A few months ago, the New Zealand Government took an amazing step – prodded by indigenous peoples – to legally recognize the rights of a river. A new law, the Te Awa Tupua Act, recognizes that the Whanganui River (known to the iwi and hapū people as Te Awa Tupua) is “an indivisible and living whole, …from the mountains to the sea, incorporating all its physical and metaphysical elements.”
The metaphysical reality that the law recognizes is one that remains quite alien to the western mind: “I am the river, and the river is me.” That's how the Iwi express their relationship to the Whanganui; the two are indivisible, an utterly organic whole. The river is not a mere “resource” to be managed.
The idea of conferring of a “legal personality” on a river and explicitly guaranteeing its “health and well-being” is a major departure for Western law, needless to say. We westerners have no legal categories for recognizing the intrinsic nature of nonhuman living systems and how we relate to them ontologically. As if to underscore this fact, the practical legal challenges of defining and enforcing the rights of the Whanganui are far from resolved, notwithstanding the creation of a new legal framework.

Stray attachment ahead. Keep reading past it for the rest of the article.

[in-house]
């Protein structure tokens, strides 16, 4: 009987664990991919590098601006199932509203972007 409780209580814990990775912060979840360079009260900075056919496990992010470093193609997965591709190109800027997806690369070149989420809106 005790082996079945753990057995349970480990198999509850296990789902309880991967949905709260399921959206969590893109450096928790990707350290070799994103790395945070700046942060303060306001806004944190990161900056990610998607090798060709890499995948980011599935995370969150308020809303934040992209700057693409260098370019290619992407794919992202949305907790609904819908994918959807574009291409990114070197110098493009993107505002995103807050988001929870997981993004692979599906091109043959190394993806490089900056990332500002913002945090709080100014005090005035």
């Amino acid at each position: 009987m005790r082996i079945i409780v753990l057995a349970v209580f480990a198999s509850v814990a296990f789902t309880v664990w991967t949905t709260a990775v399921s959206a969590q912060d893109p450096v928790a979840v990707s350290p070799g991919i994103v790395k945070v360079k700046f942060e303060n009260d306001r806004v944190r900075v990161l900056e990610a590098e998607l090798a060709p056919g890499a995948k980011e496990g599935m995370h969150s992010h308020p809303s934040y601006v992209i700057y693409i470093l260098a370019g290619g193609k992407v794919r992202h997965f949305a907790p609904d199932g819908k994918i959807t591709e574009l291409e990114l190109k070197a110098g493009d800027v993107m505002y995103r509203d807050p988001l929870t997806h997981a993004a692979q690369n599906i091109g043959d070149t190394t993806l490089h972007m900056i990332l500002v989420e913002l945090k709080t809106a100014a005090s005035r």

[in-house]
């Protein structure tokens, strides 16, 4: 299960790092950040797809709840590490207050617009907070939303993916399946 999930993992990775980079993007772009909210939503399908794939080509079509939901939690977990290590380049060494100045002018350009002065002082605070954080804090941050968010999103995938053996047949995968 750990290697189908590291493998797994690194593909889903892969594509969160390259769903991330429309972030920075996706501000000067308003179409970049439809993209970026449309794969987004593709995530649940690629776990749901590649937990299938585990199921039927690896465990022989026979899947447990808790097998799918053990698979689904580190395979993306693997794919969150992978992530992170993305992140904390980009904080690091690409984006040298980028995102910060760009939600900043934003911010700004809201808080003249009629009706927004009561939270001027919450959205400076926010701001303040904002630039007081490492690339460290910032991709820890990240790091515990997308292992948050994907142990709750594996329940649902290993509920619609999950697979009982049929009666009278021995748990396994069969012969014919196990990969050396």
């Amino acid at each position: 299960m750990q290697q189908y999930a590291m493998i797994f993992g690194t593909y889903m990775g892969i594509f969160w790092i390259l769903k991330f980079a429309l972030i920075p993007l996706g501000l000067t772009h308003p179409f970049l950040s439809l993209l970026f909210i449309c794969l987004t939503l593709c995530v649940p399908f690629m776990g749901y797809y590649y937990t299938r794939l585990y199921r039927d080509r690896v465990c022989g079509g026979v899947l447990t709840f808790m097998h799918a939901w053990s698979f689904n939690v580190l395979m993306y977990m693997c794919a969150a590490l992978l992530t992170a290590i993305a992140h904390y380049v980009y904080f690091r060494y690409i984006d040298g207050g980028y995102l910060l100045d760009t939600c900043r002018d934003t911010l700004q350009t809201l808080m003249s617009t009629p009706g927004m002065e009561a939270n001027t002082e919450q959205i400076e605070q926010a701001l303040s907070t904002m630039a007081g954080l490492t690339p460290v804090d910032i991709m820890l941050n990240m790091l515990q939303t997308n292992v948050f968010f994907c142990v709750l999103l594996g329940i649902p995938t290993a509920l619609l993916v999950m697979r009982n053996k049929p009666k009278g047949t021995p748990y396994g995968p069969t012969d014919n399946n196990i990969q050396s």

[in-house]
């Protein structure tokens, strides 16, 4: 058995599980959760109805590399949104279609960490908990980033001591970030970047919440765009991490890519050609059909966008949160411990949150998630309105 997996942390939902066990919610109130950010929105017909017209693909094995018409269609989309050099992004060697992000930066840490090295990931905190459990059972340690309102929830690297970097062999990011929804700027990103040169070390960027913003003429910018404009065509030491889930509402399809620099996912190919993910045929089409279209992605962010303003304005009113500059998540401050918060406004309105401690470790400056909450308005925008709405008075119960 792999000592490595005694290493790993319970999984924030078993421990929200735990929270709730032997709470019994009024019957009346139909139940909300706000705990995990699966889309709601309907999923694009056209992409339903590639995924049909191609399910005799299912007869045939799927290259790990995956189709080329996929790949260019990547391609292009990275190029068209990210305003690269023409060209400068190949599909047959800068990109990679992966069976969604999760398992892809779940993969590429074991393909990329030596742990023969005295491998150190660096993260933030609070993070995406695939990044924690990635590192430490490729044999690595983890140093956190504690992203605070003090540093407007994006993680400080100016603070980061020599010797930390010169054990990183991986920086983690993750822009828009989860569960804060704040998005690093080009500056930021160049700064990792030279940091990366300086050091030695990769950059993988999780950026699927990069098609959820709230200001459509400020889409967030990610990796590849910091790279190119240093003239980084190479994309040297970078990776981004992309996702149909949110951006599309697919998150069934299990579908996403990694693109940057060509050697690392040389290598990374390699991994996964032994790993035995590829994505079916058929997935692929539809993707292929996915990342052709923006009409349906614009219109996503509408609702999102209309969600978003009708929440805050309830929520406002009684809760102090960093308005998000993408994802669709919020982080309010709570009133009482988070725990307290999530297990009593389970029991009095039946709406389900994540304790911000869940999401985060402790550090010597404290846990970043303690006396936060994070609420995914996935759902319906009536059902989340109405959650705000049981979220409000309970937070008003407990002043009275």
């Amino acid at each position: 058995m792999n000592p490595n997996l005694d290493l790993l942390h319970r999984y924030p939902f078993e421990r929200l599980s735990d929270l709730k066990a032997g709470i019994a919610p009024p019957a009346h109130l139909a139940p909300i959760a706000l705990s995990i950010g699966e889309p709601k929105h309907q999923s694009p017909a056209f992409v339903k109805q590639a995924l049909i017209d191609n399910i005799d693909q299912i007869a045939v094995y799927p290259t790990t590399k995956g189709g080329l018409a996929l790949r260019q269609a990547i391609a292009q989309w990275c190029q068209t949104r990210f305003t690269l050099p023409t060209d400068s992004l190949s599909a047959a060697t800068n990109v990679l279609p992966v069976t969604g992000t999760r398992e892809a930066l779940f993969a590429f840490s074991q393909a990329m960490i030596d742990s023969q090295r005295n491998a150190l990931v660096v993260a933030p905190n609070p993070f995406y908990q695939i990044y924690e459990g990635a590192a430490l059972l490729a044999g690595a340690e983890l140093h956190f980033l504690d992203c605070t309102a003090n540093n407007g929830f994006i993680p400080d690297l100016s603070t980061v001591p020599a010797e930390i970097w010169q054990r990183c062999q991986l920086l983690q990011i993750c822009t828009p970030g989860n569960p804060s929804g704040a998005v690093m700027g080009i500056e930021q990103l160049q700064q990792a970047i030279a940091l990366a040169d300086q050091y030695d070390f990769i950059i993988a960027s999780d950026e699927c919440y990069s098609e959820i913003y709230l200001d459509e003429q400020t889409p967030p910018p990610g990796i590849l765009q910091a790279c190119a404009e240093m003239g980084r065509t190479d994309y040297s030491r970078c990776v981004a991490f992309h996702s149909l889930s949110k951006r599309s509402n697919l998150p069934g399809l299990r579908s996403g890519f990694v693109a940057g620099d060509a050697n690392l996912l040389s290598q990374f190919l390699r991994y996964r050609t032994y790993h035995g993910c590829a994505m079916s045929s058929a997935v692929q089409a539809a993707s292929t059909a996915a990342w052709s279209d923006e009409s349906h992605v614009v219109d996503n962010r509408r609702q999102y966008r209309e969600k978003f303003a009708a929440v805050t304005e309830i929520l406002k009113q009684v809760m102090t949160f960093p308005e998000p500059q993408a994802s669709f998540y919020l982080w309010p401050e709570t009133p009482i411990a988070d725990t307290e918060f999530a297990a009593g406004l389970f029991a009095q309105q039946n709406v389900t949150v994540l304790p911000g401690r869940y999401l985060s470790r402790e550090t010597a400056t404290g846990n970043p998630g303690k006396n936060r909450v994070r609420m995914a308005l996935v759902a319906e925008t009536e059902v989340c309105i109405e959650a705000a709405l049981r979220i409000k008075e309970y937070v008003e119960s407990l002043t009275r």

Still, the law is an important start. It settles the historical claims on the river made by indigenous peoples, and it makes nineteen remarkable “acknowledgements” of the Crown’s behavior over the past century. The law even recognizes the “inalienable connection” of the iwi and hapū to the river, and tenders an official apology.
This latest episode in granting rights to nature is nicely summarized in a piece in The Guardian by Ashish Kothari and Shristee Bajpai of the Kalpavriksh Environmental Action Group in India, and Mari Margi of the Community Environmental Legal Defense Fund in the US.